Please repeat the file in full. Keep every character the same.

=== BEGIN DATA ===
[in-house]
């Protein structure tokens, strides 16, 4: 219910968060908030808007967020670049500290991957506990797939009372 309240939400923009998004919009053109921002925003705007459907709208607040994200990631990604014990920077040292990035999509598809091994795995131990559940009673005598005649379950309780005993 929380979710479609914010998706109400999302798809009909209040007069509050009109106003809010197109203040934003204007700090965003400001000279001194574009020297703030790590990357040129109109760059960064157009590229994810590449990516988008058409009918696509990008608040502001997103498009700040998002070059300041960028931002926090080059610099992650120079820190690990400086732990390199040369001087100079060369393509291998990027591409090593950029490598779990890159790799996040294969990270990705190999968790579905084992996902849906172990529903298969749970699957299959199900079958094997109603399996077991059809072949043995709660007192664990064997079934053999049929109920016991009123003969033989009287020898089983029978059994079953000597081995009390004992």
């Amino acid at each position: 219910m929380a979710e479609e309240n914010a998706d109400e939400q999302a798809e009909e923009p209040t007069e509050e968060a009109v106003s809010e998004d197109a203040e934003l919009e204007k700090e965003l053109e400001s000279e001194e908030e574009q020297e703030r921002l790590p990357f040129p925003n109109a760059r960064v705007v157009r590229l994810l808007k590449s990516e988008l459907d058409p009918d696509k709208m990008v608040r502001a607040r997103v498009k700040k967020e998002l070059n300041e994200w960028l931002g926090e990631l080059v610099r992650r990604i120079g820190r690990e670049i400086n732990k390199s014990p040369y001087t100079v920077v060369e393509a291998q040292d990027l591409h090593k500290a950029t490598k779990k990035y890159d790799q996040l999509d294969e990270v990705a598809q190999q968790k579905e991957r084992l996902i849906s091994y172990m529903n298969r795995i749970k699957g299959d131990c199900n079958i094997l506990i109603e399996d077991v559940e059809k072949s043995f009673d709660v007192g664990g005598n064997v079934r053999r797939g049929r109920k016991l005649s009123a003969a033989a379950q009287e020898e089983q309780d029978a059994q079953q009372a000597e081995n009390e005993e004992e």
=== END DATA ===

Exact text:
[in-house]
């Protein structure tokens, strides 16, 4: 219910968060908030808007967020670049500290991957506990797939009372 309240939400923009998004919009053109921002925003705007459907709208607040994200990631990604014990920077040292990035999509598809091994795995131990559940009673005598005649379950309780005993 929380979710479609914010998706109400999302798809009909209040007069509050009109106003809010197109203040934003204007700090965003400001000279001194574009020297703030790590990357040129109109760059960064157009590229994810590449990516988008058409009918696509990008608040502001997103498009700040998002070059300041960028931002926090080059610099992650120079820190690990400086732990390199040369001087100079060369393509291998990027591409090593950029490598779990890159790799996040294969990270990705190999968790579905084992996902849906172990529903298969749970699957299959199900079958094997109603399996077991059809072949043995709660007192664990064997079934053999049929109920016991009123003969033989009287020898089983029978059994079953000597081995009390004992």
């Amino acid at each position: 219910m929380a979710e479609e309240n914010a998706d109400e939400q999302a798809e009909e923009p209040t007069e509050e968060a009109v106003s809010e998004d197109a203040e934003l919009e204007k700090e965003l053109e400001s000279e001194e908030e574009q020297e703030r921002l790590p990357f040129p925003n109109a760059r960064v705007v157009r590229l994810l808007k590449s990516e988008l459907d058409p009918d696509k709208m990008v608040r502001a607040r997103v498009k700040k967020e998002l070059n300041e994200w960028l931002g926090e990631l080059v610099r992650r990604i120079g820190r690990e670049i400086n732990k390199s014990p040369y001087t100079v920077v060369e393509a291998q040292d990027l591409h090593k500290a950029t490598k779990k990035y890159d790799q996040l999509d294969e990270v990705a598809q190999q968790k579905e991957r084992l996902i849906s091994y172990m529903n298969r795995i749970k699957g299959d131990c199900n079958i094997l506990i109603e399996d077991v559940e059809k072949s043995f009673d709660v007192g664990g005598n064997v079934r053999r797939g049929r109920k016991l005649s009123a003969a033989a379950q009287e020898e089983q309780d029978a059994q079953q009372a000597e081995n009390e005993e004992e």